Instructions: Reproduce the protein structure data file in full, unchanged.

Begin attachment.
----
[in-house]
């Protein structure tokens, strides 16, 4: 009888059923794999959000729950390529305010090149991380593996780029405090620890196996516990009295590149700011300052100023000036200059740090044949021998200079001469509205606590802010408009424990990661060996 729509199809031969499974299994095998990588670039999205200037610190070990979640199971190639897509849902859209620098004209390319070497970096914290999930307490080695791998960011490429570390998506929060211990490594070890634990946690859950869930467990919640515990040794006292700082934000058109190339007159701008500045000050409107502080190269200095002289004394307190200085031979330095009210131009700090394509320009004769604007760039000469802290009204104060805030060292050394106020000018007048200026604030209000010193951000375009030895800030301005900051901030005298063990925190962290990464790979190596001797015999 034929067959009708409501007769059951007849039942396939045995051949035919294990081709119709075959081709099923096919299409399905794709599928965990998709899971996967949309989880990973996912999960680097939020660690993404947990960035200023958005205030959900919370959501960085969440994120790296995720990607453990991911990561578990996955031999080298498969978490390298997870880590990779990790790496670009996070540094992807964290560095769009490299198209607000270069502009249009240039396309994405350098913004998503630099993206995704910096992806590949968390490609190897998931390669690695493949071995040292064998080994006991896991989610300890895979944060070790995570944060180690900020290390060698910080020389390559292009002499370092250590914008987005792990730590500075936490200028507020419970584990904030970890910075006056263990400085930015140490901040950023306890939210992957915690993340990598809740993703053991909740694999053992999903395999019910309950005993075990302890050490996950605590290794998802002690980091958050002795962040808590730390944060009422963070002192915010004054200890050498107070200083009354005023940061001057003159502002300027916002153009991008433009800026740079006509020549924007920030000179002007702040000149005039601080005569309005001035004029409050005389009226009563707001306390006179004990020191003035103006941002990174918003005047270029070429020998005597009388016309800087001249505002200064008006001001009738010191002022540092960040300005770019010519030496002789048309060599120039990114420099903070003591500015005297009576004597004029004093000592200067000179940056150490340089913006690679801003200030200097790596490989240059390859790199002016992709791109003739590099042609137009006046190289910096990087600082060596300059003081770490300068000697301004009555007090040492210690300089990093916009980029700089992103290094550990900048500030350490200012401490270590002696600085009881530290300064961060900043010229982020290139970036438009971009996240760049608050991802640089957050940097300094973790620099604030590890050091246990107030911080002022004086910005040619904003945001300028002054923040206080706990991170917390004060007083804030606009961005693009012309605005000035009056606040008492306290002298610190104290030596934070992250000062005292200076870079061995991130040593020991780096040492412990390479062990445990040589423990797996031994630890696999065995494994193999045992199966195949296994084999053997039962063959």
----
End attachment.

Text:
[in-house]
């Protein structure tokens, strides 16, 4: 009888059923794999959000729950390529305010090149991380593996780029405090620890196996516990009295590149700011300052100023000036200059740090044949021998200079001469509205606590802010408009424990990661060996 729509199809031969499974299994095998990588670039999205200037610190070990979640199971190639897509849902859209620098004209390319070497970096914290999930307490080695791998960011490429570390998506929060211990490594070890634990946690859950869930467990919640515990040794006292700082934000058109190339007159701008500045000050409107502080190269200095002289004394307190200085031979330095009210131009700090394509320009004769604007760039000469802290009204104060805030060292050394106020000018007048200026604030209000010193951000375009030895800030301005900051901030005298063990925190962290990464790979190596001797015999 034929067959009708409501007769059951007849039942396939045995051949035919294990081709119709075959081709099923096919299409399905794709599928965990998709899971996967949309989880990973996912999960680097939020660690993404947990960035200023958005205030959900919370959501960085969440994120790296995720990607453990991911990561578990996955031999080298498969978490390298997870880590990779990790790496670009996070540094992807964290560095769009490299198209607000270069502009249009240039396309994405350098913004998503630099993206995704910096992806590949968390490609190897998931390669690695493949071995040292064998080994006991896991989610300890895979944060070790995570944060180690900020290390060698910080020389390559292009002499370092250590914008987005792990730590500075936490200028507020419970584990904030970890910075006056263990400085930015140490901040950023306890939210992957915690993340990598809740993703053991909740694999053992999903395999019910309950005993075990302890050490996950605590290794998802002690980091958050002795962040808590730390944060009422963070002192915010004054200890050498107070200083009354005023940061001057003159502002300027916002153009991008433009800026740079006509020549924007920030000179002007702040000149005039601080005569309005001035004029409050005389009226009563707001306390006179004990020191003035103006941002990174918003005047270029070429020998005597009388016309800087001249505002200064008006001001009738010191002022540092960040300005770019010519030496002789048309060599120039990114420099903070003591500015005297009576004597004029004093000592200067000179940056150490340089913006690679801003200030200097790596490989240059390859790199002016992709791109003739590099042609137009006046190289910096990087600082060596300059003081770490300068000697301004009555007090040492210690300089990093916009980029700089992103290094550990900048500030350490200012401490270590002696600085009881530290300064961060900043010229982020290139970036438009971009996240760049608050991802640089957050940097300094973790620099604030590890050091246990107030911080002022004086910005040619904003945001300028002054923040206080706990991170917390004060007083804030606009961005693009012309605005000035009056606040008492306290002298610190104290030596934070992250000062005292200076870079061995991130040593020991780096040492412990390479062990445990040589423990797996031994630890696999065995494994193999045992199966195949296994084999053997039962063959």